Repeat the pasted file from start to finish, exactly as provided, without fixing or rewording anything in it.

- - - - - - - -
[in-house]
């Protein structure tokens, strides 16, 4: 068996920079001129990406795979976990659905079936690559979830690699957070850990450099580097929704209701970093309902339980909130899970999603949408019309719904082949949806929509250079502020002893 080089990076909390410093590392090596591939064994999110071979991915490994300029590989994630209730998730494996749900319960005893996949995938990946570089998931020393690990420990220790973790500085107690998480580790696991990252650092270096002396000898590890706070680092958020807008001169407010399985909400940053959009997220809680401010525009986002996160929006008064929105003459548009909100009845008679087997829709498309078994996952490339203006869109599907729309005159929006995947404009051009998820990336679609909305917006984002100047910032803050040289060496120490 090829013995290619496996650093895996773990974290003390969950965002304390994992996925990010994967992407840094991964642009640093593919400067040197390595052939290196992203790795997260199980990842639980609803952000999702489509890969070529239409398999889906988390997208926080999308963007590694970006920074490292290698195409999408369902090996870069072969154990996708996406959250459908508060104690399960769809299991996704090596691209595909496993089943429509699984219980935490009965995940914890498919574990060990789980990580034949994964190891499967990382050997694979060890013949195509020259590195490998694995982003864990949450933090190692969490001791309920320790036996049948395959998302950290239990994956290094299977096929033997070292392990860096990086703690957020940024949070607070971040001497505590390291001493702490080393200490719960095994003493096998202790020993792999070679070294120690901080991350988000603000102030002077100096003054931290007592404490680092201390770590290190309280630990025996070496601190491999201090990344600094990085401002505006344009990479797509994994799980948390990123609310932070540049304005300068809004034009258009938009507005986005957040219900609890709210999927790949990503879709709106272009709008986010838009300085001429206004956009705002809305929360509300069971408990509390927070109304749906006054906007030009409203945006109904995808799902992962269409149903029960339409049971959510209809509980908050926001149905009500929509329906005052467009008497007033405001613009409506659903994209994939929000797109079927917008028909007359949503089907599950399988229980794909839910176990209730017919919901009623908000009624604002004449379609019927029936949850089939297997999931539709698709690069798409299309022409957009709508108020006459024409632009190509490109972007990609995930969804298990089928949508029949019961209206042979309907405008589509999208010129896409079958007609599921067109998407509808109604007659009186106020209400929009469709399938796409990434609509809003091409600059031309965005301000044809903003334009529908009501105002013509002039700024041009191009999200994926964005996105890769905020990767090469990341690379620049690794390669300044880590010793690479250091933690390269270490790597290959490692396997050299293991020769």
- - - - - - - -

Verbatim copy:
[in-house]
């Protein structure tokens, strides 16, 4: 068996920079001129990406795979976990659905079936690559979830690699957070850990450099580097929704209701970093309902339980909130899970999603949408019309719904082949949806929509250079502020002893 080089990076909390410093590392090596591939064994999110071979991915490994300029590989994630209730998730494996749900319960005893996949995938990946570089998931020393690990420990220790973790500085107690998480580790696991990252650092270096002396000898590890706070680092958020807008001169407010399985909400940053959009997220809680401010525009986002996160929006008064929105003459548009909100009845008679087997829709498309078994996952490339203006869109599907729309005159929006995947404009051009998820990336679609909305917006984002100047910032803050040289060496120490 090829013995290619496996650093895996773990974290003390969950965002304390994992996925990010994967992407840094991964642009640093593919400067040197390595052939290196992203790795997260199980990842639980609803952000999702489509890969070529239409398999889906988390997208926080999308963007590694970006920074490292290698195409999408369902090996870069072969154990996708996406959250459908508060104690399960769809299991996704090596691209595909496993089943429509699984219980935490009965995940914890498919574990060990789980990580034949994964190891499967990382050997694979060890013949195509020259590195490998694995982003864990949450933090190692969490001791309920320790036996049948395959998302950290239990994956290094299977096929033997070292392990860096990086703690957020940024949070607070971040001497505590390291001493702490080393200490719960095994003493096998202790020993792999070679070294120690901080991350988000603000102030002077100096003054931290007592404490680092201390770590290190309280630990025996070496601190491999201090990344600094990085401002505006344009990479797509994994799980948390990123609310932070540049304005300068809004034009258009938009507005986005957040219900609890709210999927790949990503879709709106272009709008986010838009300085001429206004956009705002809305929360509300069971408990509390927070109304749906006054906007030009409203945006109904995808799902992962269409149903029960339409049971959510209809509980908050926001149905009500929509329906005052467009008497007033405001613009409506659903994209994939929000797109079927917008028909007359949503089907599950399988229980794909839910176990209730017919919901009623908000009624604002004449379609019927029936949850089939297997999931539709698709690069798409299309022409957009709508108020006459024409632009190509490109972007990609995930969804298990089928949508029949019961209206042979309907405008589509999208010129896409079958007609599921067109998407509808109604007659009186106020209400929009469709399938796409990434609509809003091409600059031309965005301000044809903003334009529908009501105002013509002039700024041009191009999200994926964005996105890769905020990767090469990341690379620049690794390669300044880590010793690479250091933690390269270490790597290959490692396997050299293991020769």